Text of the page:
Edited by Orac (11/18/11 02:39 AM)
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#41525 - 11/18/11 05:44 AM Re: Philosophy of Religions--all religions, including, [Re: Turner]
Ellis Offline
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You are of course correct Bill S. I should have described the Reformation as the most influential or divisive of the schisms, which it was, as for the first time worshippers who broke away were able not only to directly address their god without a priestly intermediary but also they were able to use their own language not that of the church (Latin). These were two of the most important changes in the history of religious dogma as it helped to destroy much of the influence of church power. Mind you the Nicene Creed WAS fairly important too!

Orac- As Bill S says I actually do not believe in God. Unlike you I have never struggled with this decision. I knew as a child I did not believe in the supernatural in any form. I did however have an unusually solid grounding in the doctrine of the (protestant) christian faith, and since then I have enjoyed researching other religions. You may find that your quest ends in a similar way. Enlightenment has many possibilities and knowledge can lead to unforeseen destinations.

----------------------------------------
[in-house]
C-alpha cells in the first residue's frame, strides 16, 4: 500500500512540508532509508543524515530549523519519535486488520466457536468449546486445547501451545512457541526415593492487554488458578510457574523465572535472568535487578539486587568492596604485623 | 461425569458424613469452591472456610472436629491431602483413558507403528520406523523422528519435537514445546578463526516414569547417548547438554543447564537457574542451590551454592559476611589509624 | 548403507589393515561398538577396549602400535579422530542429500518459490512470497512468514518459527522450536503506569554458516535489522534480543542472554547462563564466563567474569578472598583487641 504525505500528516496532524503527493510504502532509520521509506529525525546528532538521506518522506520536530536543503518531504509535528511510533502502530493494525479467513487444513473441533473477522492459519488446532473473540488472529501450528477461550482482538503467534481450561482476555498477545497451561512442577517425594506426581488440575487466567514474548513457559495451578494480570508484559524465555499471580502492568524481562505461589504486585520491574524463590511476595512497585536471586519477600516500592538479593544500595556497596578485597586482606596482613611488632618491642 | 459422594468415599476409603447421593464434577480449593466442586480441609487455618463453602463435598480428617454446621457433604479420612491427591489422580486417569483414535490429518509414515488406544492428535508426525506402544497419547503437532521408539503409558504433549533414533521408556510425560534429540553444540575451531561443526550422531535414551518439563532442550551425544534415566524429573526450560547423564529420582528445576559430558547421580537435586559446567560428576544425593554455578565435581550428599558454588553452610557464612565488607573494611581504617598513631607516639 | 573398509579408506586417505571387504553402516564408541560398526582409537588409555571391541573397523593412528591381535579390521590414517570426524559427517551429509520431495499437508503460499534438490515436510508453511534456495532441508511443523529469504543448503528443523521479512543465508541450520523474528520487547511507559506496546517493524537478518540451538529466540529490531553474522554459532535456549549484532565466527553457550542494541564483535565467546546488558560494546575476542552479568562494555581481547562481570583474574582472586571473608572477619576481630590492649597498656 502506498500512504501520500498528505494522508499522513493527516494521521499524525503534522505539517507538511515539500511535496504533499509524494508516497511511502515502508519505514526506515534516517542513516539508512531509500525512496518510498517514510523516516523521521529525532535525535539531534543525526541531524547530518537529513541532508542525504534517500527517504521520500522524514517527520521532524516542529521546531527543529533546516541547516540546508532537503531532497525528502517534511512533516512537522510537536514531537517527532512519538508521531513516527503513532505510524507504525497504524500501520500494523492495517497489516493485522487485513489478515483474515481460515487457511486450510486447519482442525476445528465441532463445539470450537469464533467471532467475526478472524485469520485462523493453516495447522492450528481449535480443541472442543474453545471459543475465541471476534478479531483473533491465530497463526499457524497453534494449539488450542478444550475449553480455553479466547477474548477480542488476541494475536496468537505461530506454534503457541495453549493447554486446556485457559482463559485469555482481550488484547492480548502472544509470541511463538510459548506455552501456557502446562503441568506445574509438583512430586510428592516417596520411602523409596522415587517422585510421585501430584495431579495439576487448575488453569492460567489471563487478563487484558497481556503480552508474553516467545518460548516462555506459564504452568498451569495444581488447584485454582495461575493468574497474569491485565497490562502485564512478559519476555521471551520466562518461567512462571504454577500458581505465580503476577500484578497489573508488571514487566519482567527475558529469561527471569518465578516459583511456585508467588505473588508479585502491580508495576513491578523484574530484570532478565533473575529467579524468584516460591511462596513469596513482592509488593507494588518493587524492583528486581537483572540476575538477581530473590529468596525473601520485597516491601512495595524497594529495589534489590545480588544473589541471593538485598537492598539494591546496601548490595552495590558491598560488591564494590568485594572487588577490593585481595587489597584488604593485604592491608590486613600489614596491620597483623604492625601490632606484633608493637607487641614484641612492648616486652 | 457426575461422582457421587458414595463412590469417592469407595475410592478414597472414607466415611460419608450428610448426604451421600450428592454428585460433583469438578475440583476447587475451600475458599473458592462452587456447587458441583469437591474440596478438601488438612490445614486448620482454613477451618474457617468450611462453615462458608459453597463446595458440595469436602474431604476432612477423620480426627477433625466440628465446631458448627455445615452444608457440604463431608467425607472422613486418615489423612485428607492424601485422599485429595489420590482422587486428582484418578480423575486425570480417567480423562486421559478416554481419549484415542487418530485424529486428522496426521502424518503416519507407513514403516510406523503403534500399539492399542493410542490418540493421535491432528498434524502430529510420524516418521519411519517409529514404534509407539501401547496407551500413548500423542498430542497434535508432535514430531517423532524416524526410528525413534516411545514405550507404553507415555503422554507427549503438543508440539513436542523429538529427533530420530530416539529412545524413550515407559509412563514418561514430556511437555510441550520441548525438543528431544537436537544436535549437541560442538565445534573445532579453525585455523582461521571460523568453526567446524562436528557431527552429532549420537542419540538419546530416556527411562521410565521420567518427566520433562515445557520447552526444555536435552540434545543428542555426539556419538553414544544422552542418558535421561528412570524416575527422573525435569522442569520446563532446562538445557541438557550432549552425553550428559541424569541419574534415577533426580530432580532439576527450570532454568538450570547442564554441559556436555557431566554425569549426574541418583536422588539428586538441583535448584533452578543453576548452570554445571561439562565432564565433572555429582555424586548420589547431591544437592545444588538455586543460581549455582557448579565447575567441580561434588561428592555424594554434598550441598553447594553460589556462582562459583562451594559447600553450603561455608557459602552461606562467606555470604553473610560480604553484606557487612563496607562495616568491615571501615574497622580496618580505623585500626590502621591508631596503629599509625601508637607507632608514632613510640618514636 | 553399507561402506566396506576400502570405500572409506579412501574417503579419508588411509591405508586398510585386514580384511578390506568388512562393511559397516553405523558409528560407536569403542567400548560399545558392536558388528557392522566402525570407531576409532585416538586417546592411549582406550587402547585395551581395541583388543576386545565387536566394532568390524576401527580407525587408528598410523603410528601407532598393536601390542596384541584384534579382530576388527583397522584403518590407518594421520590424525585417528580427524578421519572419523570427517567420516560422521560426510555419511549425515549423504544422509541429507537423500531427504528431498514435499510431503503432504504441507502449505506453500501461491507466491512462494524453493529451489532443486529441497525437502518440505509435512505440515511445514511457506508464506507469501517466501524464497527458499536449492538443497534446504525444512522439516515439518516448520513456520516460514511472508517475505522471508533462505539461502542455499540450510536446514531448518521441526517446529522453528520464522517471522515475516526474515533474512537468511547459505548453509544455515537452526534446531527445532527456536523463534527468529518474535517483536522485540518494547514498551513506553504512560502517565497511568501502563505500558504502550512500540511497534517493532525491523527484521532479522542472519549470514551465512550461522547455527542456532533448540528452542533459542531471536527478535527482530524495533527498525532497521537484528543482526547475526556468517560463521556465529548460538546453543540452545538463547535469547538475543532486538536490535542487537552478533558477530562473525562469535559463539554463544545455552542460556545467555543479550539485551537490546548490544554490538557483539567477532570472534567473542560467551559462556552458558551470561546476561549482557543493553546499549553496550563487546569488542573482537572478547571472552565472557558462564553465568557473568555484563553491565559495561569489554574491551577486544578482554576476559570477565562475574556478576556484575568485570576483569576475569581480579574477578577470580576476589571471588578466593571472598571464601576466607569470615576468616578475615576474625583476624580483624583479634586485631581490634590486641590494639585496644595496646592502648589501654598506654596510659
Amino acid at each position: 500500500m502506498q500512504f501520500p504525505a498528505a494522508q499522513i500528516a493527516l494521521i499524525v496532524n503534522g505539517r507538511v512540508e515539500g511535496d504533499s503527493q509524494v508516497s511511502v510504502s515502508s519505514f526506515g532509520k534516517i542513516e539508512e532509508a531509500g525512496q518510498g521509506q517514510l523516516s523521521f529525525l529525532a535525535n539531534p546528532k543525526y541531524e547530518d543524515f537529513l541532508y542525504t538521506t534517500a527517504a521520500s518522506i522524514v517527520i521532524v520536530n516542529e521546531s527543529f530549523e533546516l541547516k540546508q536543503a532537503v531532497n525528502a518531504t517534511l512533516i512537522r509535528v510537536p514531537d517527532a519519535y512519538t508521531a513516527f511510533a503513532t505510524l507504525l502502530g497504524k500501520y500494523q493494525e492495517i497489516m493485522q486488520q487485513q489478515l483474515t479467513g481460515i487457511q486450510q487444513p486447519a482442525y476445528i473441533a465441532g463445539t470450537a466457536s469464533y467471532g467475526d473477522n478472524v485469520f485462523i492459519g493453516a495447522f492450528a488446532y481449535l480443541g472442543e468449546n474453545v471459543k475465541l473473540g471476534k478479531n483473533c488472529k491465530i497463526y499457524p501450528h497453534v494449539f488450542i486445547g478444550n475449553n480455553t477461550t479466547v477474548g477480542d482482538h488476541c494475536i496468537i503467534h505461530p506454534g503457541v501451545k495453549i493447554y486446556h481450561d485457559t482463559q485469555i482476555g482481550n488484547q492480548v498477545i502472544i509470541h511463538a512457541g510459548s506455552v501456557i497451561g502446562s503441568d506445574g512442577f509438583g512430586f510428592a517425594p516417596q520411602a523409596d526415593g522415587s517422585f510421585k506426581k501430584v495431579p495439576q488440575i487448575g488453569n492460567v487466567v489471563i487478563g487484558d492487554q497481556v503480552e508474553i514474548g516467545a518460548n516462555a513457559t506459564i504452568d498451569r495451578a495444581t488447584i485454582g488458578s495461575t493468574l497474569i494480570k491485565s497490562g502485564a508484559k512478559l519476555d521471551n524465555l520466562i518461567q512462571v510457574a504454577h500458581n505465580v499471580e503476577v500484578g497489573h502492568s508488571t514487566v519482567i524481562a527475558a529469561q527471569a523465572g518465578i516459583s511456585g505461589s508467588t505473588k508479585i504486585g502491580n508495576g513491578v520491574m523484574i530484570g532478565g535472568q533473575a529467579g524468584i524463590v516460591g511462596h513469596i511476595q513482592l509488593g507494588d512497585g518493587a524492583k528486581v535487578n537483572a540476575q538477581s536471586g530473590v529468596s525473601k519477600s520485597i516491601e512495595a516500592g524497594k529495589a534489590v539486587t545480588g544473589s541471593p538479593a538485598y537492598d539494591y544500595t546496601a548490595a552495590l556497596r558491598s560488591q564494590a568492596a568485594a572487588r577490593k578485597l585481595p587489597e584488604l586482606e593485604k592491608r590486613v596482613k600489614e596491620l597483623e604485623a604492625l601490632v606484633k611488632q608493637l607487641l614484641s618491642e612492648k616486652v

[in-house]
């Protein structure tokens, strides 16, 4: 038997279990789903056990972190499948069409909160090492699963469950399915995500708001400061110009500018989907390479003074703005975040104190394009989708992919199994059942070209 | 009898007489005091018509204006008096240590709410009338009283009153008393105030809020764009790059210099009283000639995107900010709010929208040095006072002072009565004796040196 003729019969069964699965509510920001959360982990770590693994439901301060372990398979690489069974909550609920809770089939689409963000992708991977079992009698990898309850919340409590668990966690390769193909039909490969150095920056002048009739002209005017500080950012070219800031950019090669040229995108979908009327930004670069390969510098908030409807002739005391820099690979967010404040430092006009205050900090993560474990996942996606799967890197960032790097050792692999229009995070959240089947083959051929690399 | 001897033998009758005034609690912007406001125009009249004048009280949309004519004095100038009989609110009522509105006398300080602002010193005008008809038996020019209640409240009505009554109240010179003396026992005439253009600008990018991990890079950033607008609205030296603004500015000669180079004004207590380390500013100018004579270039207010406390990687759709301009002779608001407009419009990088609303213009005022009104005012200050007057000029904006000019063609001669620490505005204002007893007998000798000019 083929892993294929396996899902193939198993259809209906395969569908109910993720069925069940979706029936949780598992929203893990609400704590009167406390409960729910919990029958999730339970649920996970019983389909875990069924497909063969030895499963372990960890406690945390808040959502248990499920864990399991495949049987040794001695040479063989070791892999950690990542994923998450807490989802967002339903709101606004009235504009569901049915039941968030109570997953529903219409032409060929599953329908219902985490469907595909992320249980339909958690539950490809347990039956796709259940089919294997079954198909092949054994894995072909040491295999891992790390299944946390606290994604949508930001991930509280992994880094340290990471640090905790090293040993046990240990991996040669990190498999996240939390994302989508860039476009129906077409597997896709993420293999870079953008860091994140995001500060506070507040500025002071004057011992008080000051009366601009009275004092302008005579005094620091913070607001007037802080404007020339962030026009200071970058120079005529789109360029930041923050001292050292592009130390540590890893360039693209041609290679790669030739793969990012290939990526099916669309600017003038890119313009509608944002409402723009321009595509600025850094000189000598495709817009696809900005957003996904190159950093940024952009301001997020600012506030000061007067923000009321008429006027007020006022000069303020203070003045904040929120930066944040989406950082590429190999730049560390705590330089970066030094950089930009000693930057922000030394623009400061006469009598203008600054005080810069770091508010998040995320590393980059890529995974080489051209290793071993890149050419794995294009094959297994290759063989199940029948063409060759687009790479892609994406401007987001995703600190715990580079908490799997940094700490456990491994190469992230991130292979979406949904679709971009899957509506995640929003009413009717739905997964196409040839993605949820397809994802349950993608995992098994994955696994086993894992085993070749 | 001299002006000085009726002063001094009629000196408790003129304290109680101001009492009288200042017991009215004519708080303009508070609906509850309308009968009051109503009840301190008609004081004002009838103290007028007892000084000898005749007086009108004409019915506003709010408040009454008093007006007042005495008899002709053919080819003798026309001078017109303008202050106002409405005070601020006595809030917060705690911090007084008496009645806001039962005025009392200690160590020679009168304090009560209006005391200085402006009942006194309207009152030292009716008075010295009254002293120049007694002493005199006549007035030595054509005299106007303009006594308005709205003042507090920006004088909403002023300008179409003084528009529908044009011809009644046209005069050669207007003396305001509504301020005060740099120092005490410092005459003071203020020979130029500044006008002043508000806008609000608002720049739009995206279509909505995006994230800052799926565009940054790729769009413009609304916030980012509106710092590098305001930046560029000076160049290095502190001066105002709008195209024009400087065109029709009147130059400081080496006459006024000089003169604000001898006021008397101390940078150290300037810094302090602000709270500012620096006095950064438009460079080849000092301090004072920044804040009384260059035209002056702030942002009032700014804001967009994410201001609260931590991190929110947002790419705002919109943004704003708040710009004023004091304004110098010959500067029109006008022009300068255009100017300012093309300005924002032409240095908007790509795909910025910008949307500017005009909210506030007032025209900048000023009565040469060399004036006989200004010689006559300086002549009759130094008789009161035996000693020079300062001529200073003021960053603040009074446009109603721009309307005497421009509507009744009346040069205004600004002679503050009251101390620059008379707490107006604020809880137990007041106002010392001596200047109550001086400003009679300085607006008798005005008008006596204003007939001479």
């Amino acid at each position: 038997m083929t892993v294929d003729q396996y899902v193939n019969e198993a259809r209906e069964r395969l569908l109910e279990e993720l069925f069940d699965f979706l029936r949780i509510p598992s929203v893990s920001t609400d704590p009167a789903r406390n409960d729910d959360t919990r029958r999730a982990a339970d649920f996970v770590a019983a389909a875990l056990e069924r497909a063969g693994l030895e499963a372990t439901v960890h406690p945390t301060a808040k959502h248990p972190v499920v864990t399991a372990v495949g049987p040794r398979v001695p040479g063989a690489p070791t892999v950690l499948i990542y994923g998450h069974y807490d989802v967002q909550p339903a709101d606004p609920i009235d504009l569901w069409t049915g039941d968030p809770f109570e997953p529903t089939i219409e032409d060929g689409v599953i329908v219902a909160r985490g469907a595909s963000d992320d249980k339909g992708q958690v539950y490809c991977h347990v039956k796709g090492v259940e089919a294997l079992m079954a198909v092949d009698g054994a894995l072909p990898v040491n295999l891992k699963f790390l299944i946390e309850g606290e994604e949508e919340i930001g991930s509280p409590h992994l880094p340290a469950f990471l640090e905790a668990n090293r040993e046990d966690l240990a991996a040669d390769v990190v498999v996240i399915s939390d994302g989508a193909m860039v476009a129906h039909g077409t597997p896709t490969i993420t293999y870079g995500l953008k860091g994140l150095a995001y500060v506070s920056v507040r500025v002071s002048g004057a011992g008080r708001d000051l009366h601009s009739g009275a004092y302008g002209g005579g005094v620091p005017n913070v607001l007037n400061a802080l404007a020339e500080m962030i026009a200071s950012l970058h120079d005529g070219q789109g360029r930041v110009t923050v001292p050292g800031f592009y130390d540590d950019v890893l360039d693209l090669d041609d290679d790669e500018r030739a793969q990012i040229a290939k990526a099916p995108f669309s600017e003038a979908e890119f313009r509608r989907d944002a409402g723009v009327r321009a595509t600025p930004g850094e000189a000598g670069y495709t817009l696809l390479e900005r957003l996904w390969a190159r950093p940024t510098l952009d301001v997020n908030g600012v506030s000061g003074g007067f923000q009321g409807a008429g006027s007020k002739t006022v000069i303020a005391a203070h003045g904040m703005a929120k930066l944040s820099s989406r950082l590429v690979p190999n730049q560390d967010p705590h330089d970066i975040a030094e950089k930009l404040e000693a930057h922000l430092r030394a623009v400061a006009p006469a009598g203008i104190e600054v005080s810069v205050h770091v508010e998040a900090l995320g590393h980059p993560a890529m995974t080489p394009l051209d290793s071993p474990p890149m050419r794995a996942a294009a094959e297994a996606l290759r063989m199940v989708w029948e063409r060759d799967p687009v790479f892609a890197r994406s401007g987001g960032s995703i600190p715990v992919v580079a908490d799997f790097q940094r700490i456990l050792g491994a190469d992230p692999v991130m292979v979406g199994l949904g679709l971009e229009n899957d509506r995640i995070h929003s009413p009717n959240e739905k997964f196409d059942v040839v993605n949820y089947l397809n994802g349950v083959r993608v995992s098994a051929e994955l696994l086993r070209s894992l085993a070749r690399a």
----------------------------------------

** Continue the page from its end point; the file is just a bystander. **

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#41527 - 11/18/11 05:47 AM Re: Philosophy of Religions--all religions, including, [Re: Turner]
Ellis Offline
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Bill S - i have to say I m expecting a Rev-ly "nit-pick" any day soon!